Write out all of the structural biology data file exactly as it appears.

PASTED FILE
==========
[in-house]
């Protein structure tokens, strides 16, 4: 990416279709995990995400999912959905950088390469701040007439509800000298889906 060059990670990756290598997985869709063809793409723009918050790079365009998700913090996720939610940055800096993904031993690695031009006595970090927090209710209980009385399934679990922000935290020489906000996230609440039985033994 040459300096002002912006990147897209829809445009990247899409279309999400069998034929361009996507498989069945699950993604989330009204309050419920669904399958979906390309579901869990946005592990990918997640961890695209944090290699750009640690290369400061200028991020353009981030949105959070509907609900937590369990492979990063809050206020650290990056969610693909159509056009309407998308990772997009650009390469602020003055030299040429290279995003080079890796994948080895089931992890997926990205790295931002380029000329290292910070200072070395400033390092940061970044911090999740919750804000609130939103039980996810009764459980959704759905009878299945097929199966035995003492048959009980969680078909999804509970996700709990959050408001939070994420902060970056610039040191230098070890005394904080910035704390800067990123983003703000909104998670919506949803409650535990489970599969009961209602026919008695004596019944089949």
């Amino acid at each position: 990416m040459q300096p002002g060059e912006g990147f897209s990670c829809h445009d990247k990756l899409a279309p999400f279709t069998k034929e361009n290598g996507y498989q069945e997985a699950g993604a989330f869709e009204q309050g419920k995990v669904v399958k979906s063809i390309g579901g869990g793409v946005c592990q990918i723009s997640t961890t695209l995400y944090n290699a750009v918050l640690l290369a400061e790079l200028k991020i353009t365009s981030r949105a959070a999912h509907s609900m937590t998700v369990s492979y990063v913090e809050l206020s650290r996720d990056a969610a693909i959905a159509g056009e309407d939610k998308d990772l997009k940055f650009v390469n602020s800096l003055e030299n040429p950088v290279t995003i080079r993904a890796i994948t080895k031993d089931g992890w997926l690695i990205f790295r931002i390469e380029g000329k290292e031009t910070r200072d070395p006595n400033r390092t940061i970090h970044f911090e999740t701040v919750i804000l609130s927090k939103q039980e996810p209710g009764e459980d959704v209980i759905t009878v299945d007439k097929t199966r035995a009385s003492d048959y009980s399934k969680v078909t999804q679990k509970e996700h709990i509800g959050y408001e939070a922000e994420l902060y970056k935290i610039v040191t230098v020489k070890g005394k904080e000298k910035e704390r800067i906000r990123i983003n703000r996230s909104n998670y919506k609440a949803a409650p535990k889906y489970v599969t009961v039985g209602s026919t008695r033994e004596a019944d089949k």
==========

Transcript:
[in-house]
């Protein structure tokens, strides 16, 4: 990416279709995990995400999912959905950088390469701040007439509800000298889906 060059990670990756290598997985869709063809793409723009918050790079365009998700913090996720939610940055800096993904031993690695031009006595970090927090209710209980009385399934679990922000935290020489906000996230609440039985033994 040459300096002002912006990147897209829809445009990247899409279309999400069998034929361009996507498989069945699950993604989330009204309050419920669904399958979906390309579901869990946005592990990918997640961890695209944090290699750009640690290369400061200028991020353009981030949105959070509907609900937590369990492979990063809050206020650290990056969610693909159509056009309407998308990772997009650009390469602020003055030299040429290279995003080079890796994948080895089931992890997926990205790295931002380029000329290292910070200072070395400033390092940061970044911090999740919750804000609130939103039980996810009764459980959704759905009878299945097929199966035995003492048959009980969680078909999804509970996700709990959050408001939070994420902060970056610039040191230098070890005394904080910035704390800067990123983003703000909104998670919506949803409650535990489970599969009961209602026919008695004596019944089949």
């Amino acid at each position: 990416m040459q300096p002002g060059e912006g990147f897209s990670c829809h445009d990247k990756l899409a279309p999400f279709t069998k034929e361009n290598g996507y498989q069945e997985a699950g993604a989330f869709e009204q309050g419920k995990v669904v399958k979906s063809i390309g579901g869990g793409v946005c592990q990918i723009s997640t961890t695209l995400y944090n290699a750009v918050l640690l290369a400061e790079l200028k991020i353009t365009s981030r949105a959070a999912h509907s609900m937590t998700v369990s492979y990063v913090e809050l206020s650290r996720d990056a969610a693909i959905a159509g056009e309407d939610k998308d990772l997009k940055f650009v390469n602020s800096l003055e030299n040429p950088v290279t995003i080079r993904a890796i994948t080895k031993d089931g992890w997926l690695i990205f790295r931002i390469e380029g000329k290292e031009t910070r200072d070395p006595n400033r390092t940061i970090h970044f911090e999740t701040v919750i804000l609130s927090k939103q039980e996810p209710g009764e459980d959704v209980i759905t009878v299945d007439k097929t199966r035995a009385s003492d048959y009980s399934k969680v078909t999804q679990k509970e996700h709990i509800g959050y408001e939070a922000e994420l902060y970056k935290i610039v040191t230098v020489k070890g005394k904080e000298k910035e704390r800067i906000r990123i983003n703000r996230s909104n998670y919506k609440a949803a409650p535990k889906y489970v599969t009961v039985g209602s026919t008695r033994e004596a019944d089949k």